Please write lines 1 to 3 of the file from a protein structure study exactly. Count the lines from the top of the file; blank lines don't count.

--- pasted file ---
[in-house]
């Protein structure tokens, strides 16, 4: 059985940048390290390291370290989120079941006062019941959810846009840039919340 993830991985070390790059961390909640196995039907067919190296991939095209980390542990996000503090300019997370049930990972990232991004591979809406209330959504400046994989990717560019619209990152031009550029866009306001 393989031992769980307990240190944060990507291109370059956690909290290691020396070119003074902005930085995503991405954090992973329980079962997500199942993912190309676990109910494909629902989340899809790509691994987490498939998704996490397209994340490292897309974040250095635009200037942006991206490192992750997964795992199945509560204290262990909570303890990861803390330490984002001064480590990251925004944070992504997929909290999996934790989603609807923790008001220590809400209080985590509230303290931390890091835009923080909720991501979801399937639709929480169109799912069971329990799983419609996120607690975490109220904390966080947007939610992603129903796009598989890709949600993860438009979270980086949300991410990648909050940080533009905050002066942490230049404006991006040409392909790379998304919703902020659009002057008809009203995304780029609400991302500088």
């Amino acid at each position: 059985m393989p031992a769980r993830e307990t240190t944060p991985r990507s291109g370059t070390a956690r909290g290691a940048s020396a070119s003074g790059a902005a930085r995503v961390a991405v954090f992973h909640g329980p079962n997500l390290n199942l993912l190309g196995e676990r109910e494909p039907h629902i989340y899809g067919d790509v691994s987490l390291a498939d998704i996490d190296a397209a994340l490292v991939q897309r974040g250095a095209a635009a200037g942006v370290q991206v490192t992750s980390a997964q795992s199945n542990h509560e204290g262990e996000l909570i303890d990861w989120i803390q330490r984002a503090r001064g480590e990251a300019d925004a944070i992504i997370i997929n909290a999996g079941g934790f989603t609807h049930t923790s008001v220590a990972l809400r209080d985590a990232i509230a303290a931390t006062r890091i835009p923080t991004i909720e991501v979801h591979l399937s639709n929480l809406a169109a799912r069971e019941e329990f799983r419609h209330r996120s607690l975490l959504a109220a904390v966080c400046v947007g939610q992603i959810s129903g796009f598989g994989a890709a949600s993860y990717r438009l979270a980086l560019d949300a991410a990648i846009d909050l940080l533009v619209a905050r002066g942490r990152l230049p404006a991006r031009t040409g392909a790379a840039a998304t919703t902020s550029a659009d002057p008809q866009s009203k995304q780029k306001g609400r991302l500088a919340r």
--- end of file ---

[in-house]
């Protein structure tokens, strides 16, 4: 059985940048390290390291370290989120079941006062019941959810846009840039919340 993830991985070390790059961390909640196995039907067919190296991939095209980390542990996000503090300019997370049930990972990232991004591979809406209330959504400046994989990717560019619209990152031009550029866009306001 393989031992769980307990240190944060990507291109370059956690909290290691020396070119003074902005930085995503991405954090992973329980079962997500199942993912190309676990109910494909629902989340899809790509691994987490498939998704996490397209994340490292897309974040250095635009200037942006991206490192992750997964795992199945509560204290262990909570303890990861803390330490984002001064480590990251925004944070992504997929909290999996934790989603609807923790008001220590809400209080985590509230303290931390890091835009923080909720991501979801399937639709929480169109799912069971329990799983419609996120607690975490109220904390966080947007939610992603129903796009598989890709949600993860438009979270980086949300991410990648909050940080533009905050002066942490230049404006991006040409392909790379998304919703902020659009002057008809009203995304780029609400991302500088």
């Amino acid at each position: 059985m393989p031992a769980r993830e307990t240190t944060p991985r990507s291109g370059t070390a956690r909290g290691a940048s020396a070119s003074g790059a902005a930085r995503v961390a991405v954090f992973h909640g329980p079962n997500l390290n199942l993912l190309g196995e676990r109910e494909p039907h629902i989340y899809g067919d790509v691994s987490l390291a498939d998704i996490d190296a397209a994340l490292v991939q897309r974040g250095a095209a635009a200037g942006v370290q991206v490192t992750s980390a997964q795992s199945n542990h509560e204290g262990e996000l909570i303890d990861w989120i803390q330490r984002a503090r001064g480590e990251a300019d925004a944070i992504i997370i997929n909290a999996g079941g934790f989603t609807h049930t923790s008001v220590a990972l809400r209080d985590a990232i509230a303290a931390t006062r890091i835009p923080t991004i909720e991501v979801h591979l399937s639709n929480l809406a169109a799912r069971e019941e329990f799983r419609h209330r996120s607690l975490l959504a109220a904390v966080c400046v947007g939610q992603i959810s129903g796009f598989g994989a890709a949600s993860y990717r438009l979270a980086l560019d949300a991410a990648i846009d909050l940080l533009v619209a905050r002066g942490r990152l230049p404006a991006r031009t040409g392909a790379a840039a998304t919703t902020s550029a659009d002057p008809q866009s009203k995304q780029k306001g609400r991302l500088a919340r």